Tag Archives: Seven Sisters

Five London Day Hikes for Winter

Richmond Park London day hikes

Limited daylight and wintry weather doesn’t mean your hiking plans have to go into hibernation. With a little forward planning and an early(ish) start, the following hikes can easily be completed from London in a day.

Seven Sisters a London day hike

For the Coastal Hikers – Birling Gap, the Seven Sisters and Exceat London Day Hike

Salty sea air and cold winds are the perfect remedy to sweep away the cobwebs after too much time indoors. While this route might require hikers to leave earlier in the morning (depending on where you live in London) to make the most of daylight hours, this walk is one of the prettiest stretches of the English coast in any weather. While the Seven Sisters attracts droves of visitors in the summer, it is quieter in the winter, giving you more space and quiet to appreciate its rugged beauty.

If you like to be beside the seaside for a hike, check the Beachy Head website, or check out my own route review for this route.

Deer in Richmond Park.

For the Lazy Sunday Hikers – Ham House from Richmond Walk London Day Hike

For those that like their walks with detours to cosy pubs and roast dinners, this route is ideal. This circular walk begins and ends handily at Richmond station, and if you’re lucky you might spot one of Richmond Park’s famous inhabitants. King Henry’s Mound still offers beautiful panoramic views of London, and there’s always the option to warm up with coffee and cake at Ham House, or The Dysart for those with deeper wallets. One of my favourite spots along this trail however is closer towards Richmond’s centre, along the Thames. Pubs line the riverfront, and in winter there’s a good chance you can stretch out and have a portion to yourself on a Sunday.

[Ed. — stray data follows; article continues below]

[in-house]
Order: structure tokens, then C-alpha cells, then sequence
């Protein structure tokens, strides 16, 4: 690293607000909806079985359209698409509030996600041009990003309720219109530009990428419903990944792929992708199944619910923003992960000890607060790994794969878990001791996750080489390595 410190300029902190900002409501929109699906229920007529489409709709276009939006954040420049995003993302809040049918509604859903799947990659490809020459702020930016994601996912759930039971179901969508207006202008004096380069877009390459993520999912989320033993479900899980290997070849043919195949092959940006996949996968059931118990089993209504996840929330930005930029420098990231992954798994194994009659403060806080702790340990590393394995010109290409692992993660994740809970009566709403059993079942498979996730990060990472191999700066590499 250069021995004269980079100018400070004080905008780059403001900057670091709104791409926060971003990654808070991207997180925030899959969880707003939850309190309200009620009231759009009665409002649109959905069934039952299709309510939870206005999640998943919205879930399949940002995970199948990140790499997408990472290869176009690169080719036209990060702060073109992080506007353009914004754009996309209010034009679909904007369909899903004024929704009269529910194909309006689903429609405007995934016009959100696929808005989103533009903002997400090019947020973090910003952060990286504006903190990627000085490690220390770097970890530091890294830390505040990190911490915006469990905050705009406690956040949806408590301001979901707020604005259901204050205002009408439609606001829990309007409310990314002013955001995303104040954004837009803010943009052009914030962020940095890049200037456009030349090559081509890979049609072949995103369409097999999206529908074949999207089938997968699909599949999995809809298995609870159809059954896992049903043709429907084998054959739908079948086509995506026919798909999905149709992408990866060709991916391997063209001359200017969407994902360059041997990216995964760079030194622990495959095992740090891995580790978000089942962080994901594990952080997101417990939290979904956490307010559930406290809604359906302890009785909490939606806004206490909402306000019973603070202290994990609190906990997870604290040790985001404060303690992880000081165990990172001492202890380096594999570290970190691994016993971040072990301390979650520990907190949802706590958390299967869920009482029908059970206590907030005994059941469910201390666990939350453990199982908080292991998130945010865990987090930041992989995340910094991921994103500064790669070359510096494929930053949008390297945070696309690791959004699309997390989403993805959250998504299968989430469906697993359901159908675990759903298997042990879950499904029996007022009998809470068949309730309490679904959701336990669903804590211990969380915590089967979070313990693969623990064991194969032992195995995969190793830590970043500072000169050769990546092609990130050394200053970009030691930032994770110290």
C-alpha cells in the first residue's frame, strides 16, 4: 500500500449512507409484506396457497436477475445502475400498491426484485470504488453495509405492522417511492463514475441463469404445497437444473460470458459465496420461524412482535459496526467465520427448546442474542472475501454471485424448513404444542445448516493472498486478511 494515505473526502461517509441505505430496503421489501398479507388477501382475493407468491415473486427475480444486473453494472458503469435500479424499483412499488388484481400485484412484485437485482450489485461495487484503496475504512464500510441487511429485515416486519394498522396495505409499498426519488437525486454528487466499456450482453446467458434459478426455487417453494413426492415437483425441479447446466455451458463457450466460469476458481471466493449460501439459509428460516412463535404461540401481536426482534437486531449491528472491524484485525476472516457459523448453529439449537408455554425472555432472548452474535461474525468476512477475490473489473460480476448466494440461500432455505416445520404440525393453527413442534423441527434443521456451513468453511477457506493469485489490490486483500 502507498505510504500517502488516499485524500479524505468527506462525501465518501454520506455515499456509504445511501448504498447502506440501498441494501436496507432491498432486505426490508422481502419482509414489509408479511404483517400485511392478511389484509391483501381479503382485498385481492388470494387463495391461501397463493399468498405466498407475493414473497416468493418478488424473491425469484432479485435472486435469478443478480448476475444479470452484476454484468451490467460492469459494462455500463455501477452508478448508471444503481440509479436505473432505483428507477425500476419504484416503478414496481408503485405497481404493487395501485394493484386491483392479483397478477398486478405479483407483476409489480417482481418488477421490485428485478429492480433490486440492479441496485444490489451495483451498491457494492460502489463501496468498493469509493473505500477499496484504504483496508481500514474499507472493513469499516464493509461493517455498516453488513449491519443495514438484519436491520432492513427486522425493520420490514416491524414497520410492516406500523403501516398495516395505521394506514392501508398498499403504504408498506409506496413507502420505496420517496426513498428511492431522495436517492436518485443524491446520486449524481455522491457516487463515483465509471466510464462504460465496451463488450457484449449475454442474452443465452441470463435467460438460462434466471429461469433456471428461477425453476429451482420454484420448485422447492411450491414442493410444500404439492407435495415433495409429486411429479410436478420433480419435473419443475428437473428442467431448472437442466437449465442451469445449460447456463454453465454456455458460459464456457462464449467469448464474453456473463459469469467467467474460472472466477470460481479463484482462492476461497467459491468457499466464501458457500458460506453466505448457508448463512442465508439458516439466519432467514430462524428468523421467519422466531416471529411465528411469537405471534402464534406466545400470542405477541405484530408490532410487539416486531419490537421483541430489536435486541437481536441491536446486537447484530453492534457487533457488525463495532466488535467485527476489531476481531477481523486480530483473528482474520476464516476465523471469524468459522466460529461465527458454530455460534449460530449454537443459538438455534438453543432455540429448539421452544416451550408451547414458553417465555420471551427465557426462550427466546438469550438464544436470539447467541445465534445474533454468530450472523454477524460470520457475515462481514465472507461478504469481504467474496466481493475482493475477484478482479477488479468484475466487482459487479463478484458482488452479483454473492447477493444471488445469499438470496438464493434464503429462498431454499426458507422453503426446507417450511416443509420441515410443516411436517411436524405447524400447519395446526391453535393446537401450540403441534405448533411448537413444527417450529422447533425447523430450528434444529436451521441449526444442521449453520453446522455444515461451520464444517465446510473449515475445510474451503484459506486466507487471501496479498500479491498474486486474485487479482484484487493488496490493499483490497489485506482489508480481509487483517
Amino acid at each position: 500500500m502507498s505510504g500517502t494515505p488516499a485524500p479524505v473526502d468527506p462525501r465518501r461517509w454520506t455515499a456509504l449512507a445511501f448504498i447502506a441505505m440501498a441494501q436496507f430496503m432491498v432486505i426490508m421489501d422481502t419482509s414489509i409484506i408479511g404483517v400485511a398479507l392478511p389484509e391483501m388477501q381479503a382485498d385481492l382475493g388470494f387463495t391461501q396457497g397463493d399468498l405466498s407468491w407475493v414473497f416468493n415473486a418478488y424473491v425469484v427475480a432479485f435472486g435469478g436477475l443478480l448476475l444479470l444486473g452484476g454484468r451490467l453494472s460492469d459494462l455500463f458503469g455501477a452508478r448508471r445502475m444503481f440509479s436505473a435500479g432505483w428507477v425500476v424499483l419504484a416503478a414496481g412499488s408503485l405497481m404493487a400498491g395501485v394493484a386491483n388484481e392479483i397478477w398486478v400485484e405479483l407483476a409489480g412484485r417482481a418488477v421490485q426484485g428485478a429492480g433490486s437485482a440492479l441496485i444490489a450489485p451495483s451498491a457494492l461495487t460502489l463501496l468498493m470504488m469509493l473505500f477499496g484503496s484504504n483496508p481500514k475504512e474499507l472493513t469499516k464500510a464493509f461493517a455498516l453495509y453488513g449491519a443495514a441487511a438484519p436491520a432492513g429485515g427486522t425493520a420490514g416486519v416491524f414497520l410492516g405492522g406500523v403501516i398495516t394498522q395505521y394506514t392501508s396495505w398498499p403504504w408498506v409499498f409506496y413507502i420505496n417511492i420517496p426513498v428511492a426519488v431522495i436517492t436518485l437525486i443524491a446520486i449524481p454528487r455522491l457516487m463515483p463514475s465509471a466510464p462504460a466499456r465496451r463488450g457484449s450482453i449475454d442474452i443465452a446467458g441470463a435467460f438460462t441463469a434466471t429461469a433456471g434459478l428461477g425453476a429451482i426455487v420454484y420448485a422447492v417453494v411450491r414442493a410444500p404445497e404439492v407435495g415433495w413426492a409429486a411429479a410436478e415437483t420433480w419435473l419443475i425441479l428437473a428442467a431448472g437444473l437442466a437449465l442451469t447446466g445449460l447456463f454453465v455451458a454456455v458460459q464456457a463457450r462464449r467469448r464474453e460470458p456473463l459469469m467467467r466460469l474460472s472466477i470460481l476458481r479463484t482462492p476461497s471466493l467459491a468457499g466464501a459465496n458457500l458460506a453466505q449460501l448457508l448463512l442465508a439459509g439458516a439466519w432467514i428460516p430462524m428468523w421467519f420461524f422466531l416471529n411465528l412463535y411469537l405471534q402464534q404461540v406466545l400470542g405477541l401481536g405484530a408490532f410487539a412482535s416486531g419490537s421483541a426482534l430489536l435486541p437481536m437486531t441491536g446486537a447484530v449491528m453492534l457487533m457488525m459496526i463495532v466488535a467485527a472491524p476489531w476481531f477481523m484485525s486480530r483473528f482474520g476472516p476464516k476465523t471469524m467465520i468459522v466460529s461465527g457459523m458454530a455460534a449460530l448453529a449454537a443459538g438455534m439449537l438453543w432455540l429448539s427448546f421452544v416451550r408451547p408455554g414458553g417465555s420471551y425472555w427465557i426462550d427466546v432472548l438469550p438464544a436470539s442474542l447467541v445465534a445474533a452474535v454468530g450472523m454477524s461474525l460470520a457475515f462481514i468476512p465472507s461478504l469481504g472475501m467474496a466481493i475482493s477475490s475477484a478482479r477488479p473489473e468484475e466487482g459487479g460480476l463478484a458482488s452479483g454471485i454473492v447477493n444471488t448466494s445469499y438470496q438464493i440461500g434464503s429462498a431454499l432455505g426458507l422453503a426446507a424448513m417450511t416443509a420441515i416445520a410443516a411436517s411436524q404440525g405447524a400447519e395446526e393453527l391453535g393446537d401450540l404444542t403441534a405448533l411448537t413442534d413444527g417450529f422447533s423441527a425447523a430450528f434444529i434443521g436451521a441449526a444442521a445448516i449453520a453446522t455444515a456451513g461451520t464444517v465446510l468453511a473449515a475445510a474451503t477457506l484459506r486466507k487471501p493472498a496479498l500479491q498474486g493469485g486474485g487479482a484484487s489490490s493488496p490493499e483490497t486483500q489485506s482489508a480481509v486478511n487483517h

For more information and to download the trail guide, check The National Trust website.

Slaugham Place historic remains.

For the History Buff Hikers – Balcombe Circular Walk London Day Hike

Located approximately 40 minutes away on the train from London Bridge, this walk takes London hikers through some of the prettiest sections of the High Weald Area of Outstanding Natural Beauty. The forests and walkways of Nymans gardens easily lull hikers into multiple detours around its stunning landscapes. The ruins of Slaugham Place, a 16th-century Elizabethan manor house, are also a beautiful place to stop for a breather. At the end of the walk in Balcombe is the quaint and hiker-friendly Half Moon Inn pub, to toast a successful walk.